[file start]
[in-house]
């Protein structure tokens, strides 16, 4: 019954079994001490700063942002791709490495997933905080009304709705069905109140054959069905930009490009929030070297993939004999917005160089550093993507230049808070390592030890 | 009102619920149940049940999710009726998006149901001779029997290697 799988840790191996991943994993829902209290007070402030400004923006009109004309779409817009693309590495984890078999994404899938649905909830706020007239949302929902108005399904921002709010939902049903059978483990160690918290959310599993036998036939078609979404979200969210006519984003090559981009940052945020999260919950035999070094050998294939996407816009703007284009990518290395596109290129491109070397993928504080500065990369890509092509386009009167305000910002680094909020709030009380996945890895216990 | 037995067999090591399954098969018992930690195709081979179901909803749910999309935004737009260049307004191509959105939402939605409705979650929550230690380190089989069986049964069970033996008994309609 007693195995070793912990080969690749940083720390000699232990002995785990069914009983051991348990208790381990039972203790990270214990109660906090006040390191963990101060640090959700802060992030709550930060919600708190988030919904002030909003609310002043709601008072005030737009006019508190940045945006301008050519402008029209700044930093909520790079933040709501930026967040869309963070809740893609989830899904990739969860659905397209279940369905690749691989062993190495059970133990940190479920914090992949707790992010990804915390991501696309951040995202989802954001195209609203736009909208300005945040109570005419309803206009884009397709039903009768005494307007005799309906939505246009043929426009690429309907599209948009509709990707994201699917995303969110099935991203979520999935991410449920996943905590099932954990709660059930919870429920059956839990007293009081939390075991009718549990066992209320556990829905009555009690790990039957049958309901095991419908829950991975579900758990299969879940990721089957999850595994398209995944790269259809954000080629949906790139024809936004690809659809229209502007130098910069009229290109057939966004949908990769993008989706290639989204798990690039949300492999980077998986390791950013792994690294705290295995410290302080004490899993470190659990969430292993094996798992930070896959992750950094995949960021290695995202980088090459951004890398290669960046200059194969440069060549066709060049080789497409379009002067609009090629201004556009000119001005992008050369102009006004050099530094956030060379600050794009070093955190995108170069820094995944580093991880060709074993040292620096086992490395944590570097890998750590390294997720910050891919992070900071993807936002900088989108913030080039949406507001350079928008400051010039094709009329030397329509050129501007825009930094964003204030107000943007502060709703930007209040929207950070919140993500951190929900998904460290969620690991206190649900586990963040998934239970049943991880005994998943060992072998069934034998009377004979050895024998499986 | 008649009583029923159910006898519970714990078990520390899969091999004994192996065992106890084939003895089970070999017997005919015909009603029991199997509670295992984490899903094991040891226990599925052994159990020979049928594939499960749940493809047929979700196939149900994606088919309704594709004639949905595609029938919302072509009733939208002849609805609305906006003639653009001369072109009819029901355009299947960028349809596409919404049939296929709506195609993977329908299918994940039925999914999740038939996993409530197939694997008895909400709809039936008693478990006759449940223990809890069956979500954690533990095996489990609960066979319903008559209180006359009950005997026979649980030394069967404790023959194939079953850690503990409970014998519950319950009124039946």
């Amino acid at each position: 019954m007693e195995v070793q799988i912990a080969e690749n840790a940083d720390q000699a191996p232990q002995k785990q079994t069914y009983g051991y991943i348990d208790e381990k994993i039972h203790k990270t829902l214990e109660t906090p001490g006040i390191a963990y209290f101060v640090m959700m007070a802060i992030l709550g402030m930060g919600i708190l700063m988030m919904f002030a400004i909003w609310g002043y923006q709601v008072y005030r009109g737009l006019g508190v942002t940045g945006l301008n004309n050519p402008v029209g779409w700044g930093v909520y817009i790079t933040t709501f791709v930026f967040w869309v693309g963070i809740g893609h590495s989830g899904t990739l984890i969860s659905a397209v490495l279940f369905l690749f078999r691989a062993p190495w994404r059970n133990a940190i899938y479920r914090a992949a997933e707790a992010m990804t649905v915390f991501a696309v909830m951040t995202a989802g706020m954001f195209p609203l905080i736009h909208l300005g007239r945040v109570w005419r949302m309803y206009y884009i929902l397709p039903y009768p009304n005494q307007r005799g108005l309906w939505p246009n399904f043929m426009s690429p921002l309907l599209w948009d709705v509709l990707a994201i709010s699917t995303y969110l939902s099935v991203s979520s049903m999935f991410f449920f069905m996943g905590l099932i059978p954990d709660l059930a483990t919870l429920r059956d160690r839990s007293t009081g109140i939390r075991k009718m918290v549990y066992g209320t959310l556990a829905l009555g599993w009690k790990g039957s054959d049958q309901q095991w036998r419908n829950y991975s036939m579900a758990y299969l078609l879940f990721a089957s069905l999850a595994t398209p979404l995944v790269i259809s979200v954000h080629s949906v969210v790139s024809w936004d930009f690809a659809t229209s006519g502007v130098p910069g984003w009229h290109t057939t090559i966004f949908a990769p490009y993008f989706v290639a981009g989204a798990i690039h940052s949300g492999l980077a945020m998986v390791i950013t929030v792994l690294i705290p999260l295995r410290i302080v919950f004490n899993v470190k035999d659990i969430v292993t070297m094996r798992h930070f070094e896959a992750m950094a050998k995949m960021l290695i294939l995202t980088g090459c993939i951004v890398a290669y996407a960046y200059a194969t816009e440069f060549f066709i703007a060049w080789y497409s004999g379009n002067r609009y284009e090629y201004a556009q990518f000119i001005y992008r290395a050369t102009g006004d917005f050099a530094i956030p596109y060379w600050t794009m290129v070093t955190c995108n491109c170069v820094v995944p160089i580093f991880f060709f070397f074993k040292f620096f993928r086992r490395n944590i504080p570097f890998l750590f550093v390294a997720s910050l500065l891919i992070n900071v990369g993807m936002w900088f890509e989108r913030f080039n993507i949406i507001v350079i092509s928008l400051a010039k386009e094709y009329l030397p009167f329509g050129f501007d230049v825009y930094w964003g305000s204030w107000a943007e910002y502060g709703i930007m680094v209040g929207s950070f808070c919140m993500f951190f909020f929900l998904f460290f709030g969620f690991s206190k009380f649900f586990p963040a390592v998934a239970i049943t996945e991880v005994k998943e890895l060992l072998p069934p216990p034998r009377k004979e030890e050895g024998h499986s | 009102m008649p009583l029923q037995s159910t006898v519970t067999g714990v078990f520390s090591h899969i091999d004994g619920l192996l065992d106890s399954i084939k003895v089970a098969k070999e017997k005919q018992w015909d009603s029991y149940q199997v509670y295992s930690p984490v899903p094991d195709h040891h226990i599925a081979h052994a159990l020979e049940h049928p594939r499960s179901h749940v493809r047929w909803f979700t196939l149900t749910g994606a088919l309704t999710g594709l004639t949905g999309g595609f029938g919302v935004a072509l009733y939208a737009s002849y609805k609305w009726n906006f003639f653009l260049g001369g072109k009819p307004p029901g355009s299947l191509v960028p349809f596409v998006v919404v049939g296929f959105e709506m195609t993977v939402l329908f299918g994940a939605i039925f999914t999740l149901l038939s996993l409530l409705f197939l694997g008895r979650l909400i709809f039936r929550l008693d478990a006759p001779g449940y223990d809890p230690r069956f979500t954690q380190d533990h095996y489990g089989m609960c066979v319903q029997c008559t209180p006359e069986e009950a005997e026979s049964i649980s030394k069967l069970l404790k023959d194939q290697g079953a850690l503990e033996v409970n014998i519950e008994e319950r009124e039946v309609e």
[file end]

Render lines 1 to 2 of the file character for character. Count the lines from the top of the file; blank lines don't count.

[in-house]
């Protein structure tokens, strides 16, 4: 019954079994001490700063942002791709490495997933905080009304709705069905109140054959069905930009490009929030070297993939004999917005160089550093993507230049808070390592030890 | 009102619920149940049940999710009726998006149901001779029997290697 799988840790191996991943994993829902209290007070402030400004923006009109004309779409817009693309590495984890078999994404899938649905909830706020007239949302929902108005399904921002709010939902049903059978483990160690918290959310599993036998036939078609979404979200969210006519984003090559981009940052945020999260919950035999070094050998294939996407816009703007284009990518290395596109290129491109070397993928504080500065990369890509092509386009009167305000910002680094909020709030009380996945890895216990 | 037995067999090591399954098969018992930690195709081979179901909803749910999309935004737009260049307004191509959105939402939605409705979650929550230690380190089989069986049964069970033996008994309609 007693195995070793912990080969690749940083720390000699232990002995785990069914009983051991348990208790381990039972203790990270214990109660906090006040390191963990101060640090959700802060992030709550930060919600708190988030919904002030909003609310002043709601008072005030737009006019508190940045945006301008050519402008029209700044930093909520790079933040709501930026967040869309963070809740893609989830899904990739969860659905397209279940369905690749691989062993190495059970133990940190479920914090992949707790992010990804915390991501696309951040995202989802954001195209609203736009909208300005945040109570005419309803206009884009397709039903009768005494307007005799309906939505246009043929426009690429309907599209948009509709990707994201699917995303969110099935991203979520999935991410449920996943905590099932954990709660059930919870429920059956839990007293009081939390075991009718549990066992209320556990829905009555009690790990039957049958309901095991419908829950991975579900758990299969879940990721089957999850595994398209995944790269259809954000080629949906790139024809936004690809659809229209502007130098910069009229290109057939966004949908990769993008989706290639989204798990690039949300492999980077998986390791950013792994690294705290295995410290302080004490899993470190659990969430292993094996798992930070896959992750950094995949960021290695995202980088090459951004890398290669960046200059194969440069060549066709060049080789497409379009002067609009090629201004556009000119001005992008050369102009006004050099530094956030060379600050794009070093955190995108170069820094995944580093991880060709074993040292620096086992490395944590570097890998750590390294997720910050891919992070900071993807936002900088989108913030080039949406507001350079928008400051010039094709009329030397329509050129501007825009930094964003204030107000943007502060709703930007209040929207950070919140993500951190929900998904460290969620690991206190649900586990963040998934239970049943991880005994998943060992072998069934034998009377004979050895024998499986 | 008649009583029923159910006898519970714990078990520390899969091999004994192996065992106890084939003895089970070999017997005919015909009603029991199997509670295992984490899903094991040891226990599925052994159990020979049928594939499960749940493809047929979700196939149900994606088919309704594709004639949905595609029938919302072509009733939208002849609805609305906006003639653009001369072109009819029901355009299947960028349809596409919404049939296929709506195609993977329908299918994940039925999914999740038939996993409530197939694997008895909400709809039936008693478990006759449940223990809890069956979500954690533990095996489990609960066979319903008559209180006359009950005997026979649980030394069967404790023959194939079953850690503990409970014998519950319950009124039946």